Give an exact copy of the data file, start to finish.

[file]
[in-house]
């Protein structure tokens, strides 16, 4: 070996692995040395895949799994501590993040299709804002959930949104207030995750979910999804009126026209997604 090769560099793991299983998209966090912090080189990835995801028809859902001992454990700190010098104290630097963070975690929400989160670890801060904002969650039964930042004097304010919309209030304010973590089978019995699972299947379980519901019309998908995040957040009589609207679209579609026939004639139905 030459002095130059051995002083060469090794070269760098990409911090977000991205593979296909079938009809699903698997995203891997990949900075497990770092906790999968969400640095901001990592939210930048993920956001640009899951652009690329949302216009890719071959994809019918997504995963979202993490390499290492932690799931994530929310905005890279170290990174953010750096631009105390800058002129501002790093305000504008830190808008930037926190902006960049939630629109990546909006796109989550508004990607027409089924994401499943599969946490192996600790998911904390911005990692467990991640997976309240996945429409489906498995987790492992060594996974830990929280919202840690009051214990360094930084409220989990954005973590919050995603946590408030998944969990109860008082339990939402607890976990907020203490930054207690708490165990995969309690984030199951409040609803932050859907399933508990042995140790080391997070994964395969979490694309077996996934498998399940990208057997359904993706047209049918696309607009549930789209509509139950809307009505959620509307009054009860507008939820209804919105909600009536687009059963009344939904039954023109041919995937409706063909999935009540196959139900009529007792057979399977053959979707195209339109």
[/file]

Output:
[in-house]
């Protein structure tokens, strides 16, 4: 070996692995040395895949799994501590993040299709804002959930949104207030995750979910999804009126026209997604 090769560099793991299983998209966090912090080189990835995801028809859902001992454990700190010098104290630097963070975690929400989160670890801060904002969650039964930042004097304010919309209030304010973590089978019995699972299947379980519901019309998908995040957040009589609207679209579609026939004639139905 030459002095130059051995002083060469090794070269760098990409911090977000991205593979296909079938009809699903698997995203891997990949900075497990770092906790999968969400640095901001990592939210930048993920956001640009899951652009690329949302216009890719071959994809019918997504995963979202993490390499290492932690799931994530929310905005890279170290990174953010750096631009105390800058002129501002790093305000504008830190808008930037926190902006960049939630629109990546909006796109989550508004990607027409089924994401499943599969946490192996600790998911904390911005990692467990991640997976309240996945429409489906498995987790492992060594996974830990929280919202840690009051214990360094930084409220989990954005973590919050995603946590408030998944969990109860008082339990939402607890976990907020203490930054207690708490165990995969309690984030199951409040609803932050859907399933508990042995140790080391997070994964395969979490694309077996996934498998399940990208057997359904993706047209049918696309607009549930789209509509139950809307009505959620509307009054009860507008939820209804919105909600009536687009059963009344939904039954023109041919995937409706063909999935009540196959139900009529007792057979399977053959979707195209339109």